Too bad so many calls to our office are prompted by a sore subject
POSTAGE by Rob Stamp
I had a laugh the other day when a customer called me by mistake. Did she butt-dial us or just select us in error from her cell phone’s contacts list? I’m not sure how she inadvertently re-dialed our office, but was hardly put out that she had. More than once, she apologized for interrupting our morning.
“No apology necessary. We always enjoy talking with you, Ramona,” I assured her.
“Well, I always like talking with you and Sandy,” she replied. Following a brief pause, we both erupted in laughter at how that could be interpreted.
“What?” I asked.
Nobody, and I mean nobody, likes talking with their insurance agent. We’re central to one of life’s necessary evils. I get that. And, more times than not, phone calls to our agency usually sprout from something unpleasant. Here are a few examples:
- A customer has been involved in an accident or needs to file a homeowners claim.
- A customer opens their mail and is startled to see a bill reflecting a rate increase for the upcoming renewal.
- A customer makes an inquiry about the additional cost to add Junior to the family auto policy.
- A customer going through a nasty divorce demands we immediately remove that no-good husband or two-timing wife from their policy.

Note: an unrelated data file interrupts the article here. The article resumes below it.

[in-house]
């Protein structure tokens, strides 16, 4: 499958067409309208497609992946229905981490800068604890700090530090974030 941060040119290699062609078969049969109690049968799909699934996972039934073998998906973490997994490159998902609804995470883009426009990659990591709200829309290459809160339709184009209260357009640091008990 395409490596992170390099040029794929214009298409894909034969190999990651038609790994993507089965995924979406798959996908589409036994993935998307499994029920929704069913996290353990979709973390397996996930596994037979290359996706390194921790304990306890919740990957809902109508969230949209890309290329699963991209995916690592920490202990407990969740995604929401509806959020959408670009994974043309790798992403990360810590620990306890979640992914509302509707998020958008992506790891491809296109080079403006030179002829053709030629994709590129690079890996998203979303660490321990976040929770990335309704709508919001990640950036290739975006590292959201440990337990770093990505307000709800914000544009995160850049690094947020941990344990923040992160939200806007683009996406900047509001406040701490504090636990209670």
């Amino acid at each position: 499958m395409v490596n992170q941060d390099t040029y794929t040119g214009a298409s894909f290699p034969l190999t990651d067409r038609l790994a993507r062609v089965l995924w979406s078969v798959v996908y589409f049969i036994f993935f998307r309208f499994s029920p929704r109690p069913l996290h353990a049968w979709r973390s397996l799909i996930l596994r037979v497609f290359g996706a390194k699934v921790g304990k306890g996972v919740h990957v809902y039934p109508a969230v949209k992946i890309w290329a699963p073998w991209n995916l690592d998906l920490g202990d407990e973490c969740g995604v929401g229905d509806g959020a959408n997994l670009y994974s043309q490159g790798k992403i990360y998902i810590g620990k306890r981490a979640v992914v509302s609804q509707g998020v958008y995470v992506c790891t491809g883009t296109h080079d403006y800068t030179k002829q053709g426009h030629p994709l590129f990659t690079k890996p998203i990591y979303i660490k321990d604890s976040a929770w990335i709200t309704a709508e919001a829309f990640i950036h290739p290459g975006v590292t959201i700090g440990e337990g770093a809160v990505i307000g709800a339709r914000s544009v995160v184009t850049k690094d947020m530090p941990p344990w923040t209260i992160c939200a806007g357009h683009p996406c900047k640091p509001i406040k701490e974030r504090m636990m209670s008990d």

- A mid-life crisis prompts a customer to ask what it will cost to insure a motorcycle, a cigarette boat, or a Corvette.
- An automated call tells us it has important information regarding our credit card accounts.
That last one happens quite often and is usually met with my very own brand of cynicism. Should that one day actually be a live call, or God forbid, really be about one of our credit cards, the person on the other end will find themselves exposed to some rather choice words I like to spice up the conversation with while embellishing my concern over whatever issue was being raised by the phone call in the first place.
Much of what we do here involves a phone conversation or two. We have a steady diet of drivers calling in a change of cars or needing a duplicate ID card because they’ve either misplaced the original or never received it in the first place. We field many calls from banks requesting proof of insurance. When the mortgage re-finance market heats up, so do our phone lines. Occasionally, an underwriter calls expressing concern over a once-profitable risk that has gone south.
I’ve been here more than 20 years and not only do I know who all of our customers are, I have become rather good at identifying their voices. When I was a kid, I loved doing voice impersonations. Still do. Only instead of sounding like Jimmy Stewart or Jimmy Carter, today I find myself repeating a customer’s name in the manner they say it. I find myself doing that whenever retrieving their file from the cabinet. My wife, and any office neighbors walking by, must think I talk to myself an awful lot.
I could go on, but the phone is ringing. It could be really important. Or it could be nothing. It wouldn’t surprise me if it was another automated call trying to track down some cat named Logan Kirby who may or may not have had one of our phone numbers more than eight years ago. I presume it’s a bill collector because nobody would be so persistent if they were trying to find somebody they owed money to. I wish I could help them find him because I’m getting tired telling them he hasn’t had this number in ages and begging them to remove it from their list. One day they just might.
In the meantime, the phone’s still ringing. I better answer it.